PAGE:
Data just released by Ireland’s Central Statistics Office (CSO) show that the headline rate of inflation moderated to +0.4% y/y in May, versus 0.5% y/y in each of the preceding two months. On the EU’s preferred HICP measure, the annual rate of inflation was unchanged at 0.5% for a second successive month.
During May consumer prices decreased by 0.1% m/m. Of the 12 components within the CPI, 7 recorded monthly declines, with only Alcoholic Beverages & Tobacco (+0.3% m/m, led by a rise in wine prices), Communications (+1.4% m/m due to a hike in telephone charges) and Restaurants & Hotels (+0.5% m/m, with a 2.7% increase in accommodation charges behind this) seeing increases. Prominent among the decliners in May were Housing (-0.6% on the back of lower mortgage interest costs following the ECB’s rate move), Clothing & Footwear (-0.6%) and Transport (-0.5% as a fall in petrol and diesel prices more than offset a rise in air fares).
One subcomponent we monitor closely is the Private Rent index. Elevated yields are supportive for prices in the key urban centres, and we note that the annual rate of inflation in private rents has increased to +5.6%, its fastest pace of growth since July 2008. The latest rental report from Daft.ie, the country’s largest property website, showed that in Q1 2013 rental yields across Dublin ranged from 5.4% (South County Dublin) to 7.2% (West County Dublin), while yields in Limerick, Cork, Waterford and Galway cities ranged from 6.1% to 6.3%.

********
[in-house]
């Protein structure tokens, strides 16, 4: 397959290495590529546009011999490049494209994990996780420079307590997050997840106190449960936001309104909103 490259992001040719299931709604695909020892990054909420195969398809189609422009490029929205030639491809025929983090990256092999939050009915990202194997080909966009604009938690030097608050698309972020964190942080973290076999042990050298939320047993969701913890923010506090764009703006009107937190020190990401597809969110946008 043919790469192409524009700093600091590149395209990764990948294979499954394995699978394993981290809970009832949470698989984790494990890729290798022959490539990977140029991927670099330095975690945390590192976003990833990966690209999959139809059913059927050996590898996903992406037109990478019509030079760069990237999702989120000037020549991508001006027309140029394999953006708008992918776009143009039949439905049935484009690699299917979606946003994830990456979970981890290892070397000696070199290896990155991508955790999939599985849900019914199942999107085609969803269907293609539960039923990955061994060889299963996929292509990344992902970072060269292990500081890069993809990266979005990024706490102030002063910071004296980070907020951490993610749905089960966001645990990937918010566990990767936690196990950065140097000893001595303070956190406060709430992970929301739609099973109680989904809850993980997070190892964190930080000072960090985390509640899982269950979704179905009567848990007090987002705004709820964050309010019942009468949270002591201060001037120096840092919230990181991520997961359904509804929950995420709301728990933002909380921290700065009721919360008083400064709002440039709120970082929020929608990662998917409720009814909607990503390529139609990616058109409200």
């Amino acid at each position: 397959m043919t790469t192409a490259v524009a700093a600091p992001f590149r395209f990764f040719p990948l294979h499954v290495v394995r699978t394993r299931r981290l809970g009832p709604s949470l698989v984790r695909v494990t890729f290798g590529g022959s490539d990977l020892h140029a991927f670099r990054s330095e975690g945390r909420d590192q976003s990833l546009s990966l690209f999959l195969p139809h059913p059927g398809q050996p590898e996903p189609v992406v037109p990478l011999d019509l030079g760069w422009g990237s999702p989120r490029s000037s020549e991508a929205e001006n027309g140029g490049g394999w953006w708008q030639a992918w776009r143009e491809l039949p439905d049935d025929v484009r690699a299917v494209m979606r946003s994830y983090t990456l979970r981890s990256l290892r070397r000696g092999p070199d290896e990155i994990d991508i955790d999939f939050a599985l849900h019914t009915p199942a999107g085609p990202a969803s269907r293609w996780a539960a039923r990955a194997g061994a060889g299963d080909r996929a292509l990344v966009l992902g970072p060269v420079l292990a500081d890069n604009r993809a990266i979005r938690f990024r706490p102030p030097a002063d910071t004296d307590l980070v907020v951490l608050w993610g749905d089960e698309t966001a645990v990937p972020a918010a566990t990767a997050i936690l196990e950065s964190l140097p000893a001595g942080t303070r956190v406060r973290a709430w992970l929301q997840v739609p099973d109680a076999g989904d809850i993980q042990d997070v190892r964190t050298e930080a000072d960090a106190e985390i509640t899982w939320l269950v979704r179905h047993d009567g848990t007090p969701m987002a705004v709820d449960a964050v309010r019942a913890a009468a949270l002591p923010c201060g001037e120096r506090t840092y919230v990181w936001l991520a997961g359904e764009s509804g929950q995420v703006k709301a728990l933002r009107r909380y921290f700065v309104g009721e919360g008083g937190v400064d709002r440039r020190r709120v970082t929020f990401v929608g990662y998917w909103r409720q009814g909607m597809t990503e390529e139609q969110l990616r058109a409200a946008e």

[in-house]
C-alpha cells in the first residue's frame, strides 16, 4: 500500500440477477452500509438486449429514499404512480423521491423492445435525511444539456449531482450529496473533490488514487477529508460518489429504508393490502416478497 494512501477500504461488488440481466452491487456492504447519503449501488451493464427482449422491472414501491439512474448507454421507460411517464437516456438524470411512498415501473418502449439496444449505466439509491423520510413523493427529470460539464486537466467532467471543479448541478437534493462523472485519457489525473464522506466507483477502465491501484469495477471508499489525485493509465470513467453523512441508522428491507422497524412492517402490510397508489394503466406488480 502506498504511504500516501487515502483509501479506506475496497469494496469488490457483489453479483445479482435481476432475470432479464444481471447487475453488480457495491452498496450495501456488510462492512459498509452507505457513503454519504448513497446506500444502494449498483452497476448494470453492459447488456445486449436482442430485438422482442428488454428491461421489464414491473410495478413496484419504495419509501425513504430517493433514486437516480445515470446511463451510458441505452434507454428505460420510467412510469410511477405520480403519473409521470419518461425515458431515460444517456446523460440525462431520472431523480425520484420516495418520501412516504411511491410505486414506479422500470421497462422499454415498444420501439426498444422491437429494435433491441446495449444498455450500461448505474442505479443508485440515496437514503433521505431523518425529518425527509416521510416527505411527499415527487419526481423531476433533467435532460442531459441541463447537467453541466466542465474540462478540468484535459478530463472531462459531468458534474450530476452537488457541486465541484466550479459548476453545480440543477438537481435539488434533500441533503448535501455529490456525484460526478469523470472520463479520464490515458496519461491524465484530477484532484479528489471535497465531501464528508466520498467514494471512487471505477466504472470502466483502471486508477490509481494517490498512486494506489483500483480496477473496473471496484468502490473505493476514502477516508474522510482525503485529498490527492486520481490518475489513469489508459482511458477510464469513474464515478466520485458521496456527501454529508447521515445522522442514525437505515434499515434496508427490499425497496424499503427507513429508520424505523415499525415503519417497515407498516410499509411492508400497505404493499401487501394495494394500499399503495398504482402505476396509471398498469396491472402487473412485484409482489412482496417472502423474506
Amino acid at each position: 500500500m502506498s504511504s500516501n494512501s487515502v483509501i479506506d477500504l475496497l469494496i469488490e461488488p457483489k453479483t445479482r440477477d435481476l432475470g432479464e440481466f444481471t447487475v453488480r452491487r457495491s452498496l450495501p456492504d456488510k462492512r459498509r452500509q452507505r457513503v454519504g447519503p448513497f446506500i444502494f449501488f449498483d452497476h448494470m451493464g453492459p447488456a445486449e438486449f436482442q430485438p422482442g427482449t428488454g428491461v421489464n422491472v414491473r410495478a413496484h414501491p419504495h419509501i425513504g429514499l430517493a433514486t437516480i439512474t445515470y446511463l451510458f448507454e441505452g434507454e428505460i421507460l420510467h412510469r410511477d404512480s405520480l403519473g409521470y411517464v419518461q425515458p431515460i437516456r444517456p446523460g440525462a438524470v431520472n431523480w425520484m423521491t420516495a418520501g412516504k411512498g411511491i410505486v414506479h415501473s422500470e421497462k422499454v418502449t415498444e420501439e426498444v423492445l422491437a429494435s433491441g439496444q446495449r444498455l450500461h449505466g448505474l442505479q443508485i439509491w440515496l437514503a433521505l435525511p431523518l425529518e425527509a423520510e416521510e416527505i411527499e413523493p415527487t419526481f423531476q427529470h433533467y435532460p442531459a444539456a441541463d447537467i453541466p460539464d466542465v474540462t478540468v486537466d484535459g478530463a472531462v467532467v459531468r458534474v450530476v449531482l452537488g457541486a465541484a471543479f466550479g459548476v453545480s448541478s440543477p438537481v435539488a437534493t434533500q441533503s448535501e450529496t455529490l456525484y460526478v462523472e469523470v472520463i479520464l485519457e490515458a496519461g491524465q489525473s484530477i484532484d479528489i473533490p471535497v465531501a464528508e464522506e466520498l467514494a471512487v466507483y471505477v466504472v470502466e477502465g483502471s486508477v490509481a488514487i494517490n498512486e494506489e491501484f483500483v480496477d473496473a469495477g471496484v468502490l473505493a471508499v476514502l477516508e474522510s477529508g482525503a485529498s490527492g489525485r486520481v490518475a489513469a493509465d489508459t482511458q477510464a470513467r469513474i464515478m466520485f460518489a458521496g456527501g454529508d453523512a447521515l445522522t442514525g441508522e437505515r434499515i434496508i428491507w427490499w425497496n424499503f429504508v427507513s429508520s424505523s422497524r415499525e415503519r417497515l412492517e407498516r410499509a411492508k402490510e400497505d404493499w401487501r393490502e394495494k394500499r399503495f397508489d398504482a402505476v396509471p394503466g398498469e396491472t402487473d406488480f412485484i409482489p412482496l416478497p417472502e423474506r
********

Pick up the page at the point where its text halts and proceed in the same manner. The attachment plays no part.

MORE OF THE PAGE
The annual rate of inflation for services is 1.8%, while for goods it is -1.3%.
In all, with the headline rate of inflation at its lowest level since August 2010, trends in headline prices continue to provide respite for Irish consumers. We expect inflation to remain muted over the coming months, but caution that October’s budget could see upward pressure on the CPI should further indirect tax increases be unveiled by the government.